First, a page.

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‘A really difficult year’: Howard County high school seniors react to returning to classrooms for hybrid learning

This school year hasn’t been easy.

That’s what seniors at Howard County high schools have said about their final year of school, and it’s not hard to imagine why.

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The coronavirus pandemic caused school buildings to remain shuttered for nearly a year, canceled events like homecoming and prom, and diminished the fulfillment of finally being on the top of the high school food chain.

As hybrid learning has begun in the county, however, some of the district’s high school seniors decided to return to classrooms for the last few months of the academic year. Among some of those seniors were about 60 members of the Long Reach High Class of 2021, who woke up extra early Thursday to gather in their school’s parking lot and watch the sunrise together on the first day of fourth quarter.

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“Even though it’s early, I’m really happy we are able to have something for ourselves,” said Payton Holmes, co-president of the Class of 2021. “It’s been a really difficult year. It was difficult to not be able to see each other because we’re all so close.”

About 44% of the district’s 18,000 high school students chose to return to school buildings instead of remaining in the fully virtual format. One of those students, Rashad Russell, said the main reason he wanted to come back for in-person learning was for his academics.

Russell, a senior at Wilde Lake High, is taking Advanced Placement physics and Gifted & Talented engineering this semester — two challenging classes that he said were extra difficult in a virtual format.

“Oh my goodness, they are a hassle,” Russell said. “I just wanted to get more help. The virtual wasn’t really helping me. I needed that hands-on help. It was a big difference when I went back in person.”

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Holmes also returned in person for academic reasons. Instead of returning to Long Reach High, Holmes came back for in-person learning in March at the Applications and Research Laboratory, where she is taking a physical rehabilitation class.

“It’s a really hard class to do virtually,” Holmes said. “Going in person was definitely helpful. I’ve already seen a difference in me learning and memorizing more since I’ve been back.”

Russell’s friend Nazeer England, who is also a senior at Wilde Lake, said he was excited when the hybrid model was announced so he could focus better on his work.

Learning virtually, England said, there are a lot of “distractions” — like YouTube, video games and the fridge — that can easily entice students to veer off task.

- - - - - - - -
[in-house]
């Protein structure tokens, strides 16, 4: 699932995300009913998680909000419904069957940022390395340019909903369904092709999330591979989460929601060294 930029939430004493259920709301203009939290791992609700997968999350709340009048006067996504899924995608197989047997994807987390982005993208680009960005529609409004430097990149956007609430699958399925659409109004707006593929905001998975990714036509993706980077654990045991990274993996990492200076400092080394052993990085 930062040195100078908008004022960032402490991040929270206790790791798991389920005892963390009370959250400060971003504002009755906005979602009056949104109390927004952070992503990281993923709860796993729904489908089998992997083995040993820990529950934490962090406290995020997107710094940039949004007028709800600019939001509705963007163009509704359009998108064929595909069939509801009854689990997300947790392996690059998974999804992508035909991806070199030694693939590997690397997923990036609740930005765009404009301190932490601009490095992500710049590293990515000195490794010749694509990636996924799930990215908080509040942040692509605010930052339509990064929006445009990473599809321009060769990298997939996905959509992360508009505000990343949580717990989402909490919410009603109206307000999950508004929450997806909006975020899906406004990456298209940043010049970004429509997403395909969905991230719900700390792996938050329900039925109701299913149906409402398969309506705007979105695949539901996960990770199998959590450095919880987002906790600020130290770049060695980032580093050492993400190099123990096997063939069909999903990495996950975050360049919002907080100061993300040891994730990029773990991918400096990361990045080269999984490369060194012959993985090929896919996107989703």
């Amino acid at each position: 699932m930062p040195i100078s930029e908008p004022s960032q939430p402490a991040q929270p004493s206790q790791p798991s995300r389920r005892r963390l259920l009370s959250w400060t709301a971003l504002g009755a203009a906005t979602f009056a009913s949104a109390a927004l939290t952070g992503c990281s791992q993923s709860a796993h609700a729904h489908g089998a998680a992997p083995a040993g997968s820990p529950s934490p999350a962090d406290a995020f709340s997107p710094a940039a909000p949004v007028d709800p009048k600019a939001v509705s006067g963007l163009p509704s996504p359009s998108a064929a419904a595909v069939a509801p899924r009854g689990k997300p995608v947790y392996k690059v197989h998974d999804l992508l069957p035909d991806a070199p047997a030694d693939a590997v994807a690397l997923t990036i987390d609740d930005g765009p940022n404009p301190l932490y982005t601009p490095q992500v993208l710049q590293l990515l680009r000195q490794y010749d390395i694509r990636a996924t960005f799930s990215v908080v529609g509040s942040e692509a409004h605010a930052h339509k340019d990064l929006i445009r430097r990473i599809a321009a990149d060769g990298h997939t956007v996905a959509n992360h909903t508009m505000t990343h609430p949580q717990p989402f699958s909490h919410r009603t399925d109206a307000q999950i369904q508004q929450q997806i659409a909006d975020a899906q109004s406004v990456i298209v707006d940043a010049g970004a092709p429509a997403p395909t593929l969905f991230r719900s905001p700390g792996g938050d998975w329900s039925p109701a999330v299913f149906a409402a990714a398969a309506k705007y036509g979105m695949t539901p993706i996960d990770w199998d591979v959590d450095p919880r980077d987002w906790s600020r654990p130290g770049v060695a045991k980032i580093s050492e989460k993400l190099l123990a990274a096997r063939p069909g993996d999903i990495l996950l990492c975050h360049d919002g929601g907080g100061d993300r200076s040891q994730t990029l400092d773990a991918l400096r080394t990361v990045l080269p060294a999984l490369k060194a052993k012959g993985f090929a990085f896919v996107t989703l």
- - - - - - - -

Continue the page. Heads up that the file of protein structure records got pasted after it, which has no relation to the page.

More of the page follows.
“I wanted to focus clearly on my work. There were too many distractions at home,” England said. “Now that I’m in person, I can focus on just my work.”

For Dylan Jock, a senior at Glenelg High, returning was a way to regain a sense of normalcy.

Jock’s favorite part of being back in the building happened on his first day on April 1. As a member of the Gladiators on the Horizon mentor program, he gave a tour of the high school to a group of a dozen ninth graders on their first day.

Jock remembers receiving the tour when he was new to high school and was excited to be on the other end of it.

“It was really cool to be able to give that tour because that’s the reason I wanted to do the program in the first place,” Jock said. “That tour my freshman year is a good memory.”

Similar to Holmes and Russell, Jock is glad to be back in person for one of his toughest classes — computer manufacturing.

He said his teacher, Raymond Gerstner, did a good job in the virtual format, but that after just one day in the classroom Jock could feel the benefits of being back.

“It felt great to be back in that class,” Jock said. “Mr. Gerstner is a really extroverted teacher. He was so great at doing it [virtually] that most kids would turn their cameras on just out of respect for him. But it was great to be in that class in person. It felt a lot more normal and interactive.”

While the sunrise event at Long Reach was just a small gathering at one school in the county, Principal Joshua Wasilewski said it was “nice to just do something” for his senior class.

“It’s been so hard for them,” Wasilewski said. “They are an amazing group of kids. My heart just breaks for them. Last year, our senior class had at least homecoming and three-quarters of a year. We were hopeful that things would be different this year, but they weren’t. I’m so proud of how our senior class has handled this year.”

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